McDonald's has entered into a strategic partnership with IBM in an effort to accelerate the development of automated drive-thru lanes.
Under the agreement, IBM will acquire McD Tech Labs, which has been working to develop, test and deploy an automated ordering system using artificial intelligence-enabled voice recognition. McD Tech Labs was created following the fast food chain's acquisition of Apprente in 2019.
The transaction is expected to close in December, subject to regulatory approvals and other customary closing conditions. Upon closing, the McD Tech Labs team will become part of the IBM Cloud & Cognitive Software division.
McDonald's chief financial officer Kevin Ozan told analysts on the company's third quarter earnings call that fewer than 100 employees will leave McDonald's to work for IBM.
"It isn’t a big financial statement impact, plus or minus, I’ll say, going forward from that," Ozan said.
McDonald's CEO Chris Kempczinski announced at the Alliance Bernstein Strategic Decisions conference in June that the AI technology was being piloted at around 10 drive-thrus in the Chicago area and that the system could fulfill customer orders with 85% accuracy with workers having to step in for approximately one in five orders.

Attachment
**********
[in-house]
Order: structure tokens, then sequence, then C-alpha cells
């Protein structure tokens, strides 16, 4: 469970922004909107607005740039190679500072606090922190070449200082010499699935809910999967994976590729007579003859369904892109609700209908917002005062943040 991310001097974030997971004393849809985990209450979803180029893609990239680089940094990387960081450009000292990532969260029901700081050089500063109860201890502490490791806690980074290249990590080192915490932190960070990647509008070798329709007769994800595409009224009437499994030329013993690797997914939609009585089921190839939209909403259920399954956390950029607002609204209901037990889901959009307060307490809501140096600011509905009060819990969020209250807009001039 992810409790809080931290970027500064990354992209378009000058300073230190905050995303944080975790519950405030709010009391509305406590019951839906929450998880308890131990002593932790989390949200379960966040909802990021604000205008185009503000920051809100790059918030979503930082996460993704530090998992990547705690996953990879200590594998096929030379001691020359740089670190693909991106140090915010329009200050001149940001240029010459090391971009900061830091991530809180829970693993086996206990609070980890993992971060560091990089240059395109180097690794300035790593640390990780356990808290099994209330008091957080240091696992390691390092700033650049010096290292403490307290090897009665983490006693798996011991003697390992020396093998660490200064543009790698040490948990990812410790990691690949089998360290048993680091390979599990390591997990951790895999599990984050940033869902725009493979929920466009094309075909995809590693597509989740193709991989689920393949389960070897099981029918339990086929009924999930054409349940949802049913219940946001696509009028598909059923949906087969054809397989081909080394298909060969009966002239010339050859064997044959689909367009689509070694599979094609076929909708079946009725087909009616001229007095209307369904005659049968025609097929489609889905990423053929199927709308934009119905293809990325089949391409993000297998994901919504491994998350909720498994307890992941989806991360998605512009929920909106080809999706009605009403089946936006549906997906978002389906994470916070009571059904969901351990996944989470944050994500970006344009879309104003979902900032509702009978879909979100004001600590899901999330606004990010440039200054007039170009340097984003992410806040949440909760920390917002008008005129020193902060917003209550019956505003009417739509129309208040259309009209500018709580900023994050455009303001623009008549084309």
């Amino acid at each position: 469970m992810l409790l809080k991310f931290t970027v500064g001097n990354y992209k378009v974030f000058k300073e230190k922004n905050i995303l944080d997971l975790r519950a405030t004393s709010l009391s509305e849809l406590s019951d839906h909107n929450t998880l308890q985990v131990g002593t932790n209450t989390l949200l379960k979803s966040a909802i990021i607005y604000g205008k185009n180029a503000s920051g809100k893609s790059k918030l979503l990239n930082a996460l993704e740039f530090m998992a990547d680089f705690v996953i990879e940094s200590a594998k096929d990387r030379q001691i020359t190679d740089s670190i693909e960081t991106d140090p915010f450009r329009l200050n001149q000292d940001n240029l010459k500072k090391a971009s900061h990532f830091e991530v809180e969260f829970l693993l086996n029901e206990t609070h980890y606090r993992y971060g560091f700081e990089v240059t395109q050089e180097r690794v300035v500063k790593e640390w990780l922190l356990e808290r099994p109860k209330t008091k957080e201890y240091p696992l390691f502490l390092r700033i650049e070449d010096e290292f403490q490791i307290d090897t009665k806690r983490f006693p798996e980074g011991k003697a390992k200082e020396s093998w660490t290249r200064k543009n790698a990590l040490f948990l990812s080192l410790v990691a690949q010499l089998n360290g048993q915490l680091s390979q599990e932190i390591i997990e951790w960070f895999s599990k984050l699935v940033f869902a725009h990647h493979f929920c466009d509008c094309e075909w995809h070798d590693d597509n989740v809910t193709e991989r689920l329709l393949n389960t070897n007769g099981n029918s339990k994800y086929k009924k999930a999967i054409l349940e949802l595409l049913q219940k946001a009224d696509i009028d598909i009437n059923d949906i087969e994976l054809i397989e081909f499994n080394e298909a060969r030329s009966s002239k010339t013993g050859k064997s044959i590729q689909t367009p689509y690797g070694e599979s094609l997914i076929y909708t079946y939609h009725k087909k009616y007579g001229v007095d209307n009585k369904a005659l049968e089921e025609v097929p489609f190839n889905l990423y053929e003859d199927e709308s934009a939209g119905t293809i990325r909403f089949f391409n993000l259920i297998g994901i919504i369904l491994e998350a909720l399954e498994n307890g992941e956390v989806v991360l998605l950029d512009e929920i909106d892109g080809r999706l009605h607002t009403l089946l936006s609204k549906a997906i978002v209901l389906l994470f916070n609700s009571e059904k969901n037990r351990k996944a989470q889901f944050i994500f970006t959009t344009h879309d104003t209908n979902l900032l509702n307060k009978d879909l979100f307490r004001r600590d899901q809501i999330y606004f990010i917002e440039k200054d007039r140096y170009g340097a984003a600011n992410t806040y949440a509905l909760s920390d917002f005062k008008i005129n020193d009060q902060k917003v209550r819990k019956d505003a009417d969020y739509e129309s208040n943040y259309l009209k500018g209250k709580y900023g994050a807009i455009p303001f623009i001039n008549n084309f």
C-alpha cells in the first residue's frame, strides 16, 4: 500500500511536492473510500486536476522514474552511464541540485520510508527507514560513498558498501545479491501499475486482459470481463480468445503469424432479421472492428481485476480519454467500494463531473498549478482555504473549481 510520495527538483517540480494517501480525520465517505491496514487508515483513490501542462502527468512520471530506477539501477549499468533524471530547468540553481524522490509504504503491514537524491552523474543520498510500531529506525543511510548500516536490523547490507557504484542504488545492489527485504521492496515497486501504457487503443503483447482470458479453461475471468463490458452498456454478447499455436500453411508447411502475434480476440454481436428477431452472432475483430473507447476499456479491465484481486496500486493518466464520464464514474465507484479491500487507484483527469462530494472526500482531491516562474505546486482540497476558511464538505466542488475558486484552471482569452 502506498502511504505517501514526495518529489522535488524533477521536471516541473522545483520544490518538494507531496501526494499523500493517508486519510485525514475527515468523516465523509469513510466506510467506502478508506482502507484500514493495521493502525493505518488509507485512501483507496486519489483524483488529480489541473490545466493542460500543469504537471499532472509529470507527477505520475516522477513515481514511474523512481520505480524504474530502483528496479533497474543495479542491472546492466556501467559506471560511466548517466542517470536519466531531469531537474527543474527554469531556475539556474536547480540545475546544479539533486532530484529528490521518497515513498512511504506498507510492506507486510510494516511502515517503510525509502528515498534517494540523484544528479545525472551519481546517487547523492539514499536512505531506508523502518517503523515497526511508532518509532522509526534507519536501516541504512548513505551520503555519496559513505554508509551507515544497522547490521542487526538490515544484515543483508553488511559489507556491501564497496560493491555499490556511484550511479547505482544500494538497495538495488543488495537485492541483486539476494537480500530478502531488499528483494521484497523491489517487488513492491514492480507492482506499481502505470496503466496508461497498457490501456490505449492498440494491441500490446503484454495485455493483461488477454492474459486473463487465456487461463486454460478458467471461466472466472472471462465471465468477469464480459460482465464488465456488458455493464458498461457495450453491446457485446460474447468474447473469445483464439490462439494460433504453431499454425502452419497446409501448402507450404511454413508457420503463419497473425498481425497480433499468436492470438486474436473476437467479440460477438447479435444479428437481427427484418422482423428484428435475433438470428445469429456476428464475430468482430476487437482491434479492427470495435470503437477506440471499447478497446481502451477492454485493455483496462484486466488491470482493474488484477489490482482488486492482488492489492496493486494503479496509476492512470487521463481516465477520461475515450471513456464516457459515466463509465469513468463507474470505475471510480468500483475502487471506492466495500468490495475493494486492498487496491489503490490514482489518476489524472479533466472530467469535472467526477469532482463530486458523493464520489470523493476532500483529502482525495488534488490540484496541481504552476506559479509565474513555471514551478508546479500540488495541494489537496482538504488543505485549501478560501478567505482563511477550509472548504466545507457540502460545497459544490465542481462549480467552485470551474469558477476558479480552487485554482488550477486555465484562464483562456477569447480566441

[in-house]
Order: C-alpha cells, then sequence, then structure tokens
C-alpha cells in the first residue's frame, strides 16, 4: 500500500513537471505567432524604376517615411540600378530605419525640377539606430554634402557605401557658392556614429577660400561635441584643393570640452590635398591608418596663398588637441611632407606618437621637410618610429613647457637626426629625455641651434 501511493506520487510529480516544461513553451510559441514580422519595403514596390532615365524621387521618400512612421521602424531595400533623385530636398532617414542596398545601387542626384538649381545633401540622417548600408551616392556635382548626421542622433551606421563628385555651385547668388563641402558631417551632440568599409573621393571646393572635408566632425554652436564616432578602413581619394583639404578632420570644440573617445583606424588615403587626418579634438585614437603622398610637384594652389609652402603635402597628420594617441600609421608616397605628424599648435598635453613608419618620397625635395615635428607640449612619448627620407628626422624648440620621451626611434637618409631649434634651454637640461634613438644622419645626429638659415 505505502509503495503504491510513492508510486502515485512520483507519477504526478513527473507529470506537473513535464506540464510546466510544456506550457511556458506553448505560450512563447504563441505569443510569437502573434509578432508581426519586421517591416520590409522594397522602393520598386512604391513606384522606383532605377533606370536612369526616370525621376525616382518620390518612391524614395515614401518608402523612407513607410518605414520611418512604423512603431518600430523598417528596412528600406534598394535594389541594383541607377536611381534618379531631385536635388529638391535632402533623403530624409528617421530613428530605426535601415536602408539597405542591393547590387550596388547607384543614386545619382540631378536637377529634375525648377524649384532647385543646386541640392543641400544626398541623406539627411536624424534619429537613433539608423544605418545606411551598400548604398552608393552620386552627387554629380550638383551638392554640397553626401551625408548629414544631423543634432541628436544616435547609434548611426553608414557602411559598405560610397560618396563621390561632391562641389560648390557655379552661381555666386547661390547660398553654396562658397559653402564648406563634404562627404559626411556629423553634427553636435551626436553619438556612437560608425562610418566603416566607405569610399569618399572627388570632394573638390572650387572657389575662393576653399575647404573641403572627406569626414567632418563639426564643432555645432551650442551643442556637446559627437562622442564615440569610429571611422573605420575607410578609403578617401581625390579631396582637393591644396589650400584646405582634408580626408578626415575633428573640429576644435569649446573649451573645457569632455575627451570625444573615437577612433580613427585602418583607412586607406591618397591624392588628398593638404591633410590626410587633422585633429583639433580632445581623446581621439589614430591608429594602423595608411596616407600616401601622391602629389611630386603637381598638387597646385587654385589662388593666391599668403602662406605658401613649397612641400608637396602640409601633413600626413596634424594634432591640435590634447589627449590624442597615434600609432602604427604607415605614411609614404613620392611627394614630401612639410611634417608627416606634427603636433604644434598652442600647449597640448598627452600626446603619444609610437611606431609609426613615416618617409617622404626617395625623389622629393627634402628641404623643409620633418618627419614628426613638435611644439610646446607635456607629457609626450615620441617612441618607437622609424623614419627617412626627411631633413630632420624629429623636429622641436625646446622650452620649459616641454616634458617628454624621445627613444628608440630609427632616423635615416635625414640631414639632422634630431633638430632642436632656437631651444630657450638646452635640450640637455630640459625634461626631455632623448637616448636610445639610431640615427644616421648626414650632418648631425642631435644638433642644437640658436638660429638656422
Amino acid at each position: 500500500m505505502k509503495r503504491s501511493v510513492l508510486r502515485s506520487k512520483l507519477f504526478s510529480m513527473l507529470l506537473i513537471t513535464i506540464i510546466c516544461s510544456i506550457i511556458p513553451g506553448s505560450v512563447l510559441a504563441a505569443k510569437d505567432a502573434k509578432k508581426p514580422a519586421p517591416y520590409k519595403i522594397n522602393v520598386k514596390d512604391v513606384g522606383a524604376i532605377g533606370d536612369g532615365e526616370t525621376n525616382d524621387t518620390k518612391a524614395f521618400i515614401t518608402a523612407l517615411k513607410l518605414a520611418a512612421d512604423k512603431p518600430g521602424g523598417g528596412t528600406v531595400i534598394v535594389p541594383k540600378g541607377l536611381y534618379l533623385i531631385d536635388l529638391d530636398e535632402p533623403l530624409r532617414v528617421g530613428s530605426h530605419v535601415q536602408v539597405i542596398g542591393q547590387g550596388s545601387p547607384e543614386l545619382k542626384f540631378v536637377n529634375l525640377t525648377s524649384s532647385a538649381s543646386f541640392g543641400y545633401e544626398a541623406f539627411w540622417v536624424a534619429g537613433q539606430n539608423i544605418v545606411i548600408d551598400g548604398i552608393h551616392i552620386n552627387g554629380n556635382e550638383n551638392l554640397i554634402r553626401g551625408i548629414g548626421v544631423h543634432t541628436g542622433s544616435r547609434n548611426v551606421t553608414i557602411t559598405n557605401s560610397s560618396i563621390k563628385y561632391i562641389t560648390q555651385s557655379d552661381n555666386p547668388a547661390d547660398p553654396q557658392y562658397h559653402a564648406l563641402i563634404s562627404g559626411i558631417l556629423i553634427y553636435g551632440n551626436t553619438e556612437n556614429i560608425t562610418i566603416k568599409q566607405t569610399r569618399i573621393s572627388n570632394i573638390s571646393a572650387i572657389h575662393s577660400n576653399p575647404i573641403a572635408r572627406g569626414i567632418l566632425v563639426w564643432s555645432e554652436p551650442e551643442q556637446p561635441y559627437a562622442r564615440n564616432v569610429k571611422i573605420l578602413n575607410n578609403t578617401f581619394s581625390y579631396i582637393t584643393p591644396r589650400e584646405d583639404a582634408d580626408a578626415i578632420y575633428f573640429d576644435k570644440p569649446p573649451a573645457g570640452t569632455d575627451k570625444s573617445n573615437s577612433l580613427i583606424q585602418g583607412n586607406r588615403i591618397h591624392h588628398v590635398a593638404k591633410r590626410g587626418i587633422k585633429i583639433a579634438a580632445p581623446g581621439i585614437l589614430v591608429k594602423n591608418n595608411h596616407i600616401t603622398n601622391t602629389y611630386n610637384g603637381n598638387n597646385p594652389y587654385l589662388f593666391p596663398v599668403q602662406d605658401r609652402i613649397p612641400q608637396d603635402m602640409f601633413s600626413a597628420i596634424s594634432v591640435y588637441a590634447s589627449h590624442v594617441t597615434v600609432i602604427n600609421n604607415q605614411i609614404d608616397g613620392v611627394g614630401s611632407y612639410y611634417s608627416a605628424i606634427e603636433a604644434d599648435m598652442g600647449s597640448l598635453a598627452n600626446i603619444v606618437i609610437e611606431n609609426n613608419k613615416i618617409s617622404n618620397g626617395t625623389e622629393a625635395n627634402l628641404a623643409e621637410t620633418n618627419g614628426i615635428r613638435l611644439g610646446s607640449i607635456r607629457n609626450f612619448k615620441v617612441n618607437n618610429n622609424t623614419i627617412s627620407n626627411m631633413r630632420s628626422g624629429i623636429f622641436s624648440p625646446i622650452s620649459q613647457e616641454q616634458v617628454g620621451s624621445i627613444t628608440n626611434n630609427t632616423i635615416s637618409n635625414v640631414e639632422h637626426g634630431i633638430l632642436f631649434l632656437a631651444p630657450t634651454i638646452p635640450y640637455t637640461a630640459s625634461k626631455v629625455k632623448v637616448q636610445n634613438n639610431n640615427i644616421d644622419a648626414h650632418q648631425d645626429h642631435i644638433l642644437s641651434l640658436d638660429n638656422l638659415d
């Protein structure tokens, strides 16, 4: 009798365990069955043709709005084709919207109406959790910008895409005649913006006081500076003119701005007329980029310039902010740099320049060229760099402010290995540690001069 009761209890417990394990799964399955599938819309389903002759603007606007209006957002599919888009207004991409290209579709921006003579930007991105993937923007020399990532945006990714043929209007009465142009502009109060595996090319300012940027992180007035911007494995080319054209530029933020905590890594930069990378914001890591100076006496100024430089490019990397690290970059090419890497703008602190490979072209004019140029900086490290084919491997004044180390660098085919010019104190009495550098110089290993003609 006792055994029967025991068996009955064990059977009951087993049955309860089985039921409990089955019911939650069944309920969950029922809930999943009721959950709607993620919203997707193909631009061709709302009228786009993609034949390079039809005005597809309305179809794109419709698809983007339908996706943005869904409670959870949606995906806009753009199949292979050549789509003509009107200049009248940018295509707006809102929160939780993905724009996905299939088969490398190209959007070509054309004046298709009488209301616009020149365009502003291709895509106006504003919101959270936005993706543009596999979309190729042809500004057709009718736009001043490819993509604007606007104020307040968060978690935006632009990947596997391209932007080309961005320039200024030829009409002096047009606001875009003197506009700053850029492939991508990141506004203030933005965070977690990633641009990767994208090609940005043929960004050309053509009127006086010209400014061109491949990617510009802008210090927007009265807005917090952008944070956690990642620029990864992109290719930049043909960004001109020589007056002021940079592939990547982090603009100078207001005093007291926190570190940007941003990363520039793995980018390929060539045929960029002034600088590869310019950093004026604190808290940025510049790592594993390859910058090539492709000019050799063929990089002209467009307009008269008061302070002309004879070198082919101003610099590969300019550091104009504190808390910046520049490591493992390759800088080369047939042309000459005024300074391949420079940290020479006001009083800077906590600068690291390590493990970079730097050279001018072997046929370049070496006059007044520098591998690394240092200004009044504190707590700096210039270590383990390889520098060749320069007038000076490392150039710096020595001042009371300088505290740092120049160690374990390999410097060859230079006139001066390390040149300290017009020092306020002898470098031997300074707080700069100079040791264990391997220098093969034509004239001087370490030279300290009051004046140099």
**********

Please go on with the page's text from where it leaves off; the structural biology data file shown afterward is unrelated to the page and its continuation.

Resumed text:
"McDonald’s development and testing of AOT technology in restaurants has shown substantial benefits to customers and the restaurant crew experience," the companies said in a joint statement Wednesday. "Moving forward, IBM’s expertise in building customer care solutions with AI and natural language processing will help scale the AOT technology across markets and tackle integrations, including additional languages, dialects and menu variations."
The partnership comes after Kempczinski emphasized during the June conference that McDonald's would not go into the business of competing with tech companies who specialize in voice recognition, point of sale or customer relationship management systems.
"If we do acquisitions, it will be for a short period of time, bring it in-house, jumpstart it, turbo it and then spin it back out and find a partner who can kind of take that work and scale it for us," he explained. "I think that's probably more the model. I don't see us spending a lot of time, energy, effort trying to build our own internal capabilities on technology."
The announcement comes as McDonald's third quarter revenue beat Wall Street estimates after being boosted by a combination of bigger order sizes, higher menu prices and a rollback of overseas COVID-19 restrictions. McDonald's also cited the success of its new crispy chicken sandwich and celebrity-endorsed meals.
McDonald's reported net income of $2.15 billion with total sales of $6.2 billion, up 22% and 14%, respectively, from the same period a year ago. Global same-store sales jumped 10.2% compared to the same period in 2019, while U.S. same store sales rose 14.6% compared to the same period in 2019.
McDonald's shares have risen approximately 2% following Wednesday's announcement.